196.0

2.2

1995-96

963

10.2

1.06

502.8

191.5

2.0

1996-97

1043

10.2

0.98

529.9

196.9

1.9

1997-98

1130

11.7

1.04

561.2

201.3

2.1

1998-99

1243

12.7

1.02

591.9

210.0

2.1

1999-2000

1348

15.2

1.13

626.0

215.3

2.4

2000-01

1535

14.3

0.93

671.1

228.7

2.1

2001-02

1820

16.8

0.92

714.4

254.7

2.4

2002-03

2193

19.9

0.91

753.2

291.1

2.6

Sources: ABS, Cat. 5204.0. Value of housing stock estimated – see text.

We conclude that the quality of the established housing stock rises by at least 1 per cent per annum on average. Expenditure on alterations and additions does not include expenditure on fittings (which tend to improve) or any non-market household or black economy time spent on maintaining or improving dwellings. As noted, the size of new buildings is increasing by nearly 2 per cent per annum, but this is only a small part of the housing stock at any point in time. Moreover, although expenditure on alterations and additions varies a little in relation to GDP, the relationship is remarkably steady except for the most recent years. It might be expected that expenditure on alterations and additions is disproportionately on houses rather than on units, which are less amenable to alterations, but we have no evidence on this.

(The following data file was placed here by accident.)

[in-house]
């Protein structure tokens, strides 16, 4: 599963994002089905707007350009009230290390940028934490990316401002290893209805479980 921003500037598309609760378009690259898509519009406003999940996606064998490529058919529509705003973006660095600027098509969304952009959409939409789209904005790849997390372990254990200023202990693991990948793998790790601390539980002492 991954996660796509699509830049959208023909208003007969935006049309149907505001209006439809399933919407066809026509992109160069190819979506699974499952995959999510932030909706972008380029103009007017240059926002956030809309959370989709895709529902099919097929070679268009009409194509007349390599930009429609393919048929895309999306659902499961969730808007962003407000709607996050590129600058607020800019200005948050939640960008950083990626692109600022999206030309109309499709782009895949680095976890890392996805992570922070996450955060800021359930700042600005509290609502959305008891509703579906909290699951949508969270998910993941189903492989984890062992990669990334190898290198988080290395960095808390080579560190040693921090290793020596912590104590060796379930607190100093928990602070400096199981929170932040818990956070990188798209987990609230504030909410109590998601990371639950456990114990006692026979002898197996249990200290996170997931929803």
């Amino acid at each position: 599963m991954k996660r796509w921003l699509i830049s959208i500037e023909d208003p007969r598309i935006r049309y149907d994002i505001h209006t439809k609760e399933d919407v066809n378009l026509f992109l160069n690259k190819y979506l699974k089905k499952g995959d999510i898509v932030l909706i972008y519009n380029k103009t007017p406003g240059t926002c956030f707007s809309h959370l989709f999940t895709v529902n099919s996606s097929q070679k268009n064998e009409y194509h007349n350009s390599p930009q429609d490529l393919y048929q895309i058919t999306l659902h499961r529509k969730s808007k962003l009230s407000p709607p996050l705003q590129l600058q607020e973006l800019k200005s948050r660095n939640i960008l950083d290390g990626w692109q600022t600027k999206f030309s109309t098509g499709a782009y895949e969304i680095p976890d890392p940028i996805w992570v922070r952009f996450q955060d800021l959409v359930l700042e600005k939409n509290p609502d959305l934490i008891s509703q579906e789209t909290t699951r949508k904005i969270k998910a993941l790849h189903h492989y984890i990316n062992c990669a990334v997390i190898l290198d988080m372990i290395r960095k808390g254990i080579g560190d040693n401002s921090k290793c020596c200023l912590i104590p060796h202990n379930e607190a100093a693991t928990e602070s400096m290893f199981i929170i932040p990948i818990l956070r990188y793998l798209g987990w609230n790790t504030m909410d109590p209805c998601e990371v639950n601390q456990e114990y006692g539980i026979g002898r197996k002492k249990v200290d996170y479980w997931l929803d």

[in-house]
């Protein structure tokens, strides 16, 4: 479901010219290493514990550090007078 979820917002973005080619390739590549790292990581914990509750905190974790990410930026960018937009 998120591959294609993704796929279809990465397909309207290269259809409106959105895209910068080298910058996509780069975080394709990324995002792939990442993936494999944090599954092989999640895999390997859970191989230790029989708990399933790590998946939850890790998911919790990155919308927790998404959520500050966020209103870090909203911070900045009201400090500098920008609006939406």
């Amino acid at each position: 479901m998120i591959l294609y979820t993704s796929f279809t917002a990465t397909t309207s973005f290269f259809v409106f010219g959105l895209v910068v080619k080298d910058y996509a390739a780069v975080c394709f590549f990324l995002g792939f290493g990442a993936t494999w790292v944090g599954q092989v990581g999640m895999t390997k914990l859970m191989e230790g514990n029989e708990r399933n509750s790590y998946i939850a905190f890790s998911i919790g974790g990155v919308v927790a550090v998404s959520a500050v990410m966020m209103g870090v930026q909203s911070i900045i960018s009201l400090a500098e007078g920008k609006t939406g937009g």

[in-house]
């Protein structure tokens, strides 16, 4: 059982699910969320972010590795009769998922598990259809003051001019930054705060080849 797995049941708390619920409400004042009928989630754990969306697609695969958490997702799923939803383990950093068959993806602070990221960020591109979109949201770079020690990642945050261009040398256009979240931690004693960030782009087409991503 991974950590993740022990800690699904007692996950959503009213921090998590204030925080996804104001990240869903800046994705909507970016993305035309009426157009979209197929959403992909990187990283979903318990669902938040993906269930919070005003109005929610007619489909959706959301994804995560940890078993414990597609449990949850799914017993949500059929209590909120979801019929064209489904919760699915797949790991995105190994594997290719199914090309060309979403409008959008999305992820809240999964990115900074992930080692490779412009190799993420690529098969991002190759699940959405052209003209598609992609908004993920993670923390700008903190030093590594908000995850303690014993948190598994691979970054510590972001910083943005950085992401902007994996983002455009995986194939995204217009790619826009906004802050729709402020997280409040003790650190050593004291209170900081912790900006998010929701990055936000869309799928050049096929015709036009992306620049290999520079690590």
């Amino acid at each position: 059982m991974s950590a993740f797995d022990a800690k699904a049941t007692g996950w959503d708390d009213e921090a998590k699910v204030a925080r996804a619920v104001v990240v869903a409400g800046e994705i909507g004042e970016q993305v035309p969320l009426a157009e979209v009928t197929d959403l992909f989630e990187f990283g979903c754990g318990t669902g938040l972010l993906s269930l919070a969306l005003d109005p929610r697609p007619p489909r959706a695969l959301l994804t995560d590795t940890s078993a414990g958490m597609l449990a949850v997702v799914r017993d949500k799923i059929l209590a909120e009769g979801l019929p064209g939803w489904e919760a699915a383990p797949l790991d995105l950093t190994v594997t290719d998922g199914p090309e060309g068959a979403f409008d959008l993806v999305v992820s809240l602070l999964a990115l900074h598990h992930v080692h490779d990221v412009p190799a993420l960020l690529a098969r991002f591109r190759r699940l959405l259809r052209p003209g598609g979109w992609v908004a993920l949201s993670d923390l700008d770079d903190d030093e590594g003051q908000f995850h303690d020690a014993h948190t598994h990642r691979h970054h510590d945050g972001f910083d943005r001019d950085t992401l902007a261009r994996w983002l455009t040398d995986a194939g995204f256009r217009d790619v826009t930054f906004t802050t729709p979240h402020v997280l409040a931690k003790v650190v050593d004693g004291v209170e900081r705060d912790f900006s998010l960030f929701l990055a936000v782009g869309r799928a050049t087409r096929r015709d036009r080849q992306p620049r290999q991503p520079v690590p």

Estimating constant quality Australian real house price indices

Table 8 shows our estimated constant quality real price indices for all Australian houses and units. The AC indices are the Abelson-Chung real price indices for houses and units across Australia shown in Tables 2 and 4 respectively. The AT index is the estimated Australian Treasury real price index for Australian houses (from Table 2). To estimate the respective constant quality (CQ) indices, we assume that the quality change in each calendar year equals the expenditure on alterations as a percentage of housing value in the immediately preceding financial year (as per column 4 in Table 7). For example in 1991, there was 0.97 per cent improvement in quality compared with 1990. To allow for this we multiply the AC real house price index in 1991 by 99.03 (= 100.0 – 0.97) and obtain a constant quality index number of 95.3. Of course, this value effect compounds each year. We adopt a similar procedure to estimate a constant quality Treasury real house price index and an Abelson-Chung constant quality real unit price index.